Cobra Kai: The Karate Kid Saga Continues Review

Continue it somewhere else, please.

This year has proven to be something of a renaissance for the humble beat ’em up. Titles such as Streets of Rage 4, Battletoads and Shing! have demonstrated that this isn’t just a simple nostalgia fix; scrolling beat ’em ups absolutely have a role to play at the dawn of a new video game generation. It’s quite astonishing considering that the genre arguably had its heyday well over two decades ago. Still, with every renaissance masterpiece there’s a few lacklustre mistakes and Cobra Kai is the video game equivalent of renaissance artists trying to paint babies. It’s weird, ugly and a bit disturbing.

Cobra Kai: The Karate Kid Saga Continues is based on the YouTube/Netflix TV show that itself is a follow-up of the 1984 film Karate Kid, AKA Rocky for Children. Plot and character wise the TV show is a treat, having proven to be a whip-smart spin on the Karate Kid tale, but none of that has translated over to the video game. Instead the ongoing conflict between the rival karate schools of Daniel and Johnny simply provide a thinly veiled narrative excuse to wander around a city, punching everyone you meet in the delicates. That’s not strictly a problem, since that’s what beat ’em ups are always about.

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What is a problem are the ugly, ugly visuals. This is not a pretty game. Characters bear little resemblance to their real-life counterparts, nor do they bear any resemblance to Homo Sapiens in general. Body parts are oddly deformed, character models are devoid of, well, character, and the cutscene art work is unpleasant to look at. Animation fares little better as characters move like jerky marionettes whilst their attacks are clearly lacking several frames – they almost teleport to complete a move. Environments are also bland and plain affairs, lacking in any detail or personality. The amount of levels to do Karate stuff in may be impressively numerous when compared to its peers, but you’ll struggle to tell them apart and they all just merge into one big brightly coloured poorly rendered mess.

The game’s selection of enemies are also a tad unpalatable. Beat ’em ups normally task you with punching evil ninjas, criminal gangs, deadly mutants or near-unstoppable robots to a pulp and I’m fine with that, but Cobra Kai forces my heavily muscled Karate aficionado to beat seven shades out of ‘Mommy’. Mommy is, quite literally, a mum who desperately calls for help from nearby reinforcements as your heroic protagonist beats her unconscious with a baseball bat. Then, after Mommy has been obliterated, how about you beat up a few hippies or goths? Their crime? Well, I guess the fact that they are hippies and goths. It just doesn’t work and left a bad taste in my mouth.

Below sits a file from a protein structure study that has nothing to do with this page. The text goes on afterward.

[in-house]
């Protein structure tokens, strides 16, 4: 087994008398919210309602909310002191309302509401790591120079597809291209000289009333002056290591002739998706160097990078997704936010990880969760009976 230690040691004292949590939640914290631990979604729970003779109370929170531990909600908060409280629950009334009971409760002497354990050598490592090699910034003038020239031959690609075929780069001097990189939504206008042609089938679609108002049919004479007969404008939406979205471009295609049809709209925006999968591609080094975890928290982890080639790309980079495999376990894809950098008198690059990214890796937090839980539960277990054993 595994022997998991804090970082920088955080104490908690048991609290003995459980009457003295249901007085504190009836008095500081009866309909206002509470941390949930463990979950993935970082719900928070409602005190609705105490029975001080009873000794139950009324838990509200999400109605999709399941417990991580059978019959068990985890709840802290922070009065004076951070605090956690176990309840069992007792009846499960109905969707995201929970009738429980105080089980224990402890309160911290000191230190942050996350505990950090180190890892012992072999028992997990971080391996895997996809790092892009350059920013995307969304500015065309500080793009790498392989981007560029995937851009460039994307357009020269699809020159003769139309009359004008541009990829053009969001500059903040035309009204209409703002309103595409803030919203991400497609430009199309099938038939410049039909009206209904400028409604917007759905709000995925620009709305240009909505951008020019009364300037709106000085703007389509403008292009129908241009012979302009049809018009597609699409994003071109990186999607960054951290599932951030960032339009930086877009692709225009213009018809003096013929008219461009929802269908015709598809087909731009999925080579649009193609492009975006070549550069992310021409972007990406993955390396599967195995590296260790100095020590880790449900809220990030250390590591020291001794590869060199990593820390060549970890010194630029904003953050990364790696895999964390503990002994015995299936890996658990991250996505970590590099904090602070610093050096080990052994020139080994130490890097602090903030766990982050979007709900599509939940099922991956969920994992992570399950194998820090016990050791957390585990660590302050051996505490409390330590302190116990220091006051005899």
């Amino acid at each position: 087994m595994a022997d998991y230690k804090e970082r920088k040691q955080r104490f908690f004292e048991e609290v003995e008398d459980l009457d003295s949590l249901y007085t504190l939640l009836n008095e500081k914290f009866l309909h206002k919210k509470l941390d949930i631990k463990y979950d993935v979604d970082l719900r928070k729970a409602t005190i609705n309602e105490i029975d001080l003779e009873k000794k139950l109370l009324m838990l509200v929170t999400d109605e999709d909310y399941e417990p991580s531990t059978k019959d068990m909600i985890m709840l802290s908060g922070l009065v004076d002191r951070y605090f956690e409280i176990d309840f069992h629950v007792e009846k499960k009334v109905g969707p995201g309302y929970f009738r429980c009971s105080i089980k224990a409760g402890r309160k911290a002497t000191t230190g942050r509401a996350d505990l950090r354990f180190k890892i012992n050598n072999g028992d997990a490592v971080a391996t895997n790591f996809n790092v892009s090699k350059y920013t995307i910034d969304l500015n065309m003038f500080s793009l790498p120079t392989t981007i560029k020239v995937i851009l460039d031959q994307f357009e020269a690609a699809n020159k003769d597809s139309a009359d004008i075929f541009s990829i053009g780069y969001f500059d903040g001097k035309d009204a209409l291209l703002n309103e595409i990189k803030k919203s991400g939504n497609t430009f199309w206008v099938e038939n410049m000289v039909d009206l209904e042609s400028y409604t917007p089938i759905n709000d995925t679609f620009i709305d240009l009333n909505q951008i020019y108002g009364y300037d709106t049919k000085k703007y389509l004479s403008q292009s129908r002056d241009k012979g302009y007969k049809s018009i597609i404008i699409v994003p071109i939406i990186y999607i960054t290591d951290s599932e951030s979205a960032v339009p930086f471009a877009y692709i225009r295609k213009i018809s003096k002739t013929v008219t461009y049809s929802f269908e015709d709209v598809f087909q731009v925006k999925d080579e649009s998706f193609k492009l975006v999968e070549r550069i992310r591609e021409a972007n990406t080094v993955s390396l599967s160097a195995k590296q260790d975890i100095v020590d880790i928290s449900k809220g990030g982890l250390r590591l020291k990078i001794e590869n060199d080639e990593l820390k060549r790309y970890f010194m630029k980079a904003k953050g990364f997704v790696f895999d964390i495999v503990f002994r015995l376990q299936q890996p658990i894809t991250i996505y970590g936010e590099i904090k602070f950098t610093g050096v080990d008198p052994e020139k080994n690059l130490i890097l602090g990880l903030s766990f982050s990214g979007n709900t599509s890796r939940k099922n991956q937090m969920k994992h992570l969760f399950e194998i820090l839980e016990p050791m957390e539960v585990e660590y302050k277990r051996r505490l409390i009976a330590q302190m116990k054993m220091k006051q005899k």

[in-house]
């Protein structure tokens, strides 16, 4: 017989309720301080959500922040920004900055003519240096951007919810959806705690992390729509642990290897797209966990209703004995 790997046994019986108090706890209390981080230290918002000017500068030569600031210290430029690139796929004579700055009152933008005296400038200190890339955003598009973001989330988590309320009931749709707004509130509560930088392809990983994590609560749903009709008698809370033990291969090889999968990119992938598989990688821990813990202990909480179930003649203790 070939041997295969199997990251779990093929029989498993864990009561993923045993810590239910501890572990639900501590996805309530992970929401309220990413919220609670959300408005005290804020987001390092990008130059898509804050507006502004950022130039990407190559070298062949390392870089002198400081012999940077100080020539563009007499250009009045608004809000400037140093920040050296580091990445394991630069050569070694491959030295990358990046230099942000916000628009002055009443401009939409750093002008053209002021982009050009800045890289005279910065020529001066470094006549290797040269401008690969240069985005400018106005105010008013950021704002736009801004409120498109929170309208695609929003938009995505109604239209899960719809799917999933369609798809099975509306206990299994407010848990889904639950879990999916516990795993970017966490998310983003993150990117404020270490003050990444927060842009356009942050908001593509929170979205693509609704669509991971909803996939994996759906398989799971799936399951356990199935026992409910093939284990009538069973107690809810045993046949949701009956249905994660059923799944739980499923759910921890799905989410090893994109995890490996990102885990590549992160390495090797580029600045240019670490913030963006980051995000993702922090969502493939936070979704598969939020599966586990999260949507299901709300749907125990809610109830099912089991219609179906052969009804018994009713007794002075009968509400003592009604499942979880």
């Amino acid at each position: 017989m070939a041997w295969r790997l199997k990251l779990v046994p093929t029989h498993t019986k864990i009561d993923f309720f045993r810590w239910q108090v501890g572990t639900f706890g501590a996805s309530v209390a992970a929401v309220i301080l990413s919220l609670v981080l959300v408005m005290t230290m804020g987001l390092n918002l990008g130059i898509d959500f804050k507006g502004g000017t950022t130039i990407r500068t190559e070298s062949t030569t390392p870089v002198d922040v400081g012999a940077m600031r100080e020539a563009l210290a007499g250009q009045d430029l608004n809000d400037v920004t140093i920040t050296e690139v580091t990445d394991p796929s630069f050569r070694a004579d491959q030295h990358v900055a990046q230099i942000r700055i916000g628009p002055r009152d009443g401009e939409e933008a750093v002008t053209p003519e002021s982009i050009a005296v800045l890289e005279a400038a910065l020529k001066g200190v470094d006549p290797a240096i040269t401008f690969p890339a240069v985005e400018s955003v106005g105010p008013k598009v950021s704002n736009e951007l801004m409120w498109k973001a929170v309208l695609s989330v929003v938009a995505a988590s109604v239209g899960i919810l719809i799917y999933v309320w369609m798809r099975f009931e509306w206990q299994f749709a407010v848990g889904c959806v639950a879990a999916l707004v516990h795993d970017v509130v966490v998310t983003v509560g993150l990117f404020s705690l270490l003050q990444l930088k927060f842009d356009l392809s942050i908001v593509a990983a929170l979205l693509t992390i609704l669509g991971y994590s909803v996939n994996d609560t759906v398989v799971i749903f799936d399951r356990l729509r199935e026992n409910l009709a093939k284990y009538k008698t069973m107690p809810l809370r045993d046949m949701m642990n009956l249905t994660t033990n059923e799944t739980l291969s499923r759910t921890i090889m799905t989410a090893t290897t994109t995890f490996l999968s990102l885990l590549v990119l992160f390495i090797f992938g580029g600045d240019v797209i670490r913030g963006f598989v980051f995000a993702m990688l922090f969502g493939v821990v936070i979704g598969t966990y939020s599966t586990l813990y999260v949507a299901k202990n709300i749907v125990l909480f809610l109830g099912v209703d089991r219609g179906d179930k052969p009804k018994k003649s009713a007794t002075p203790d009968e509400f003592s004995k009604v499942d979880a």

Maybe some of this could be forgiven if the combat was an explosive blast. Sadly, it goes off like a pound shop firework in a rainstorm. This is a game that acts as something of a homage to the beat ’em ups of yesteryear in its gameplay, taking elements from a hodgepodge of classics and welding them together. Attacks are varied, with each fighter having up to eight upgradable specials to go with their standard attacks, grapples, throws and even a spot of ground n’ pound. In a neat touch you can even lob your foes through the screen, just like in Teenage Mutant Ninja Turtles: Turtles in Time. It all sounds fantastic, if only the collision detection weren’t completely abysmal.

It would be hilarious if it weren’t so frustrating when hot-headed Johnny unleashes a flurry of flaming kicks and punches at an opponent, only for the game to decide not a single one made contact. Why? I can only assume it’s something to do with the game believing the two combatants aren’t parallel, even though they are close enough to do a Viennese waltz. It’s a problem throughout, which is a big deal for a game that is all about hitting people.

This issue is aggravated by the fact that character models aren’t solid and combatants can just move through each other with an ease that would even impress Casper. Having your fighter physically inside their enemy and still not being quite able to hit them with your attacks is certainly a sight to behold. There’s a combo meter included to encourage making the most out of the combat system, but you can forget about it. Receiving an A grade is down to dumb luck rather than any skill.

On the plus side, the levelling up here is surprisingly deep, with each fighter in your team of four – you can swap between any warrior at will during a level – having an extensive range of specials to unlock and bonus abilities that benefit both themselves and the rest of their team. Experience points can be gathered by the usual means of punching people till they cry but also by completing challenges, such as defeating a certain opponent with a specific technique. If the combat itself weren’t so lacklustre, it would provide a compelling reason to keep playing.

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Summary
Cobra Kai: The Karate Kid Saga is a very nostalgic game, but not in the way you might think. It's not that it's a beat 'em up, nor that it's based on an ageing franchise, or even because it looks like it should be able to run on a Sega Saturn. No, it's nostalgic because this a licensed video game that is fairly terrible, using its branding as a smokescreen to hide a multitude of problems from an unwitting buyer until it's far too late. It's just like the good old days. If this was 1991 then Cobra Kai would have been published by Ocean Software.
Good
  • Varied attacks
  • Surprisingly deep upgrade system
  • Throwing enemies through the screen is fun
Bad
  • Ugly visuals with poor animation
  • Terrible collision detection
  • You can walk through people
  • Beating up mothers is not cool
3